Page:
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Ingress Gameday: I Hate Hyperion

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This is my ultimatum: if we don't get an NHL season, I will turn Battle of California into a blog about the mobile game Ingress. So help me God, I will do it.

The world around you is not what it seems.
The world around you is not what it seems.

(Today the Sharks are supposed to be playing a game, but that's not happening. So instead of me writing about hockey, THIS is happening.)

In the real world, I'm a humble blogger who spends his time arguing about a sports league that isn't even currently operating.

In the world of Ingress, I'm an operative for a secret organization, searching cities for sources of strange, mind-altering energy.

In the real world I'm just a regular dude. I have an apartment and a cat.

In the world of Ingress, I'm agent ThomasPaine, and I own the portal at Medieval Times.

In the real world, I'm out of clean socks and don't have any quarters left to do laundry, and time is running out!

In the world of Ingress, I have more Xmp bombs than I can possibly use, and resonators coming out the ass.

I know which world I like better.

Today I'm going to tell you guys all about Ingress.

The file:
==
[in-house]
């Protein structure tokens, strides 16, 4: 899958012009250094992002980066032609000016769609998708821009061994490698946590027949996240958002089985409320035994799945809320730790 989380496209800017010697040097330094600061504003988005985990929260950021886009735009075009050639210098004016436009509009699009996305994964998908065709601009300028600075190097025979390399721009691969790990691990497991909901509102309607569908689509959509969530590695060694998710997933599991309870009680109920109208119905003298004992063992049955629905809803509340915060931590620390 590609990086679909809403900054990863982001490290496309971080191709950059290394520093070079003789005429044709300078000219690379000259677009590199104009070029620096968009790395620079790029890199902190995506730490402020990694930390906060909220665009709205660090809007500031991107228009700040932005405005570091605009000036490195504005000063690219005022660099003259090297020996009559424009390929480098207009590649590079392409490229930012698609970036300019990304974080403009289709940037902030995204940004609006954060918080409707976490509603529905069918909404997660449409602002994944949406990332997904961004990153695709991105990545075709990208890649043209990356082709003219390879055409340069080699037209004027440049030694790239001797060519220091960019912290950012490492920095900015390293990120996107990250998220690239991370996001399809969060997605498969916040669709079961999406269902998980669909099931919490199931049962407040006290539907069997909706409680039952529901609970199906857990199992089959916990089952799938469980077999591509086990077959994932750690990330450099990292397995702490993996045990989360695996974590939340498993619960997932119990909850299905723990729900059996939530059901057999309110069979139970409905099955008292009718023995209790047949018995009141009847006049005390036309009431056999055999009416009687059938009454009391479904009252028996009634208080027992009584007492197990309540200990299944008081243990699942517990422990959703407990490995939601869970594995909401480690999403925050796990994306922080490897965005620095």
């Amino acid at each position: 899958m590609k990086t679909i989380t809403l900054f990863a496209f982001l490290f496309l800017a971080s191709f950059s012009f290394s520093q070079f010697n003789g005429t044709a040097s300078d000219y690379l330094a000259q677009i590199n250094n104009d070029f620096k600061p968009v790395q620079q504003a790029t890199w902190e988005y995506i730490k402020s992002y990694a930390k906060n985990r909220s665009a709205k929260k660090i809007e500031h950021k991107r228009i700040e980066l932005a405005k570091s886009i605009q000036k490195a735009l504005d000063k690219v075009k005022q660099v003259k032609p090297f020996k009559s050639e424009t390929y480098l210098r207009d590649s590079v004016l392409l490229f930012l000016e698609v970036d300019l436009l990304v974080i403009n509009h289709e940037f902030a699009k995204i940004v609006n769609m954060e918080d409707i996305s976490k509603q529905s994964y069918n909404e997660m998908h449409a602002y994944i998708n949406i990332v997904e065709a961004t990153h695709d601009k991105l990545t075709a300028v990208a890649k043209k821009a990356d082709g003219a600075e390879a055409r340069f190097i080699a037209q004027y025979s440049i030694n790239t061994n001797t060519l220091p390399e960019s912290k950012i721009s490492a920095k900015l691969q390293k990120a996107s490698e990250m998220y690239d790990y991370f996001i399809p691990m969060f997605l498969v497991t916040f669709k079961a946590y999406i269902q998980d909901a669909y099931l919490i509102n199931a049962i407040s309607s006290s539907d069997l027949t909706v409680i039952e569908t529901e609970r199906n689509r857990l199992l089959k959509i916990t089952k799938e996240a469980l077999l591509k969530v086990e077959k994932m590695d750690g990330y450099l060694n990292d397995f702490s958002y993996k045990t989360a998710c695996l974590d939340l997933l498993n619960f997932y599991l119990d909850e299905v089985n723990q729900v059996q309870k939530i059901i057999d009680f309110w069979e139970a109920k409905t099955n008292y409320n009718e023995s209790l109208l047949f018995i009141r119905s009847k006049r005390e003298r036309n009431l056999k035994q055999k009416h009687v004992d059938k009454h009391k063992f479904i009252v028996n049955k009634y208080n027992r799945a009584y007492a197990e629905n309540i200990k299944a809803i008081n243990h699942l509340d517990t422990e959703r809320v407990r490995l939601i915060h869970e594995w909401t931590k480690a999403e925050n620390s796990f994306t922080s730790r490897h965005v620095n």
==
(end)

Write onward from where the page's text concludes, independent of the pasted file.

This has basically been me for the past week, only my bangs aren't so cool.

Ingress is a game, currently in closed beta testing, you play on your Android phone. That's right - you iPhone losers are out of luck.

(Actually, I sympathize with you iPhone guys. I was an iPhone loser myself up until about two months ago, when I made the switch to an Android phone. It was pretty lucky that I did, too - if I had heard about Ingress right after buying a new iPhone, I would have been murderously pissed.)

If you want to play Ingress and you have a compatible device, you'll want to put your e-mail address here and hope they send you an invite code.

Here is the Wikipedia description of Ingress:

Ingress is an augmented reality massively multiplayer online video game created by Niantic Labs at Google released for Android devices.[1]


Players must collect units of "XM" (Exotic Matter) by finding it in the real world with their device. The "XM" may be used in conjunction with items obtained from "portals" to capture the portals that are virtually associated with publicly accessible locations. There are two factions who compete for control of the portals, the 'Enlightened' and the 'Resistance'. Once a "portal" has been "hacked" and captured, it may be linked to 2 other portals in a triangle to create a field. The number of people within the field (as allotted by google) is then added to the "mind score" of the faction with which the player sides, the goal being to control more than the opposing faction.[2]